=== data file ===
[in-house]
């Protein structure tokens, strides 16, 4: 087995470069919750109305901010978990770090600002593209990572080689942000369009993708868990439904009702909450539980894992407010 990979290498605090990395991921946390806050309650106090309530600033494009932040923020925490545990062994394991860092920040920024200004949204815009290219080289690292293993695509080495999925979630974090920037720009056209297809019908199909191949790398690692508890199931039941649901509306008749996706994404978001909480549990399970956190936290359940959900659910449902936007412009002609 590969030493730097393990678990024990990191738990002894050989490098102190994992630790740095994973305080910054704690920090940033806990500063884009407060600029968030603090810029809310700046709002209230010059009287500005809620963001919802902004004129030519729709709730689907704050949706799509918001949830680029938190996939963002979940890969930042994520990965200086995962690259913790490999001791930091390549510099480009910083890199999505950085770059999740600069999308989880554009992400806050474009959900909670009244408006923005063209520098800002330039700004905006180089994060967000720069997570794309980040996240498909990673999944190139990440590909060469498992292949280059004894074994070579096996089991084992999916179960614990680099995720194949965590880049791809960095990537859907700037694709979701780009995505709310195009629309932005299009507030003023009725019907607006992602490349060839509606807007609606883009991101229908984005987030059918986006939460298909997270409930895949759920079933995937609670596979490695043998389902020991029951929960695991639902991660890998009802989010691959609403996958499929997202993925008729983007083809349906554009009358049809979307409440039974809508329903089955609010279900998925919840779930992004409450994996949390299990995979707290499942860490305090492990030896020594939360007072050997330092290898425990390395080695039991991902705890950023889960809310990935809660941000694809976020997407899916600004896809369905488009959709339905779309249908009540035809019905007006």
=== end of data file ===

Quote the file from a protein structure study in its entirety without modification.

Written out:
[in-house]
């Protein structure tokens, strides 16, 4: 087995470069919750109305901010978990770090600002593209990572080689942000369009993708868990439904009702909450539980894992407010 990979290498605090990395991921946390806050309650106090309530600033494009932040923020925490545990062994394991860092920040920024200004949204815009290219080289690292293993695509080495999925979630974090920037720009056209297809019908199909191949790398690692508890199931039941649901509306008749996706994404978001909480549990399970956190936290359940959900659910449902936007412009002609 590969030493730097393990678990024990990191738990002894050989490098102190994992630790740095994973305080910054704690920090940033806990500063884009407060600029968030603090810029809310700046709002209230010059009287500005809620963001919802902004004129030519729709709730689907704050949706799509918001949830680029938190996939963002979940890969930042994520990965200086995962690259913790490999001791930091390549510099480009910083890199999505950085770059999740600069999308989880554009992400806050474009959900909670009244408006923005063209520098800002330039700004905006180089994060967000720069997570794309980040996240498909990673999944190139990440590909060469498992292949280059004894074994070579096996089991084992999916179960614990680099995720194949965590880049791809960095990537859907700037694709979701780009995505709310195009629309932005299009507030003023009725019907607006992602490349060839509606807007609606883009991101229908984005987030059918986006939460298909997270409930895949759920079933995937609670596979490695043998389902020991029951929960695991639902991660890998009802989010691959609403996958499929997202993925008729983007083809349906554009009358049809979307409440039974809508329903089955609010279900998925919840779930992004409450994996949390299990995979707290499942860490305090492990030896020594939360007072050997330092290898425990390395080695039991991902705890950023889960809310990935809660941000694809976020997407899916600004896809369905488009959709339905779309249908009540035809019905007006």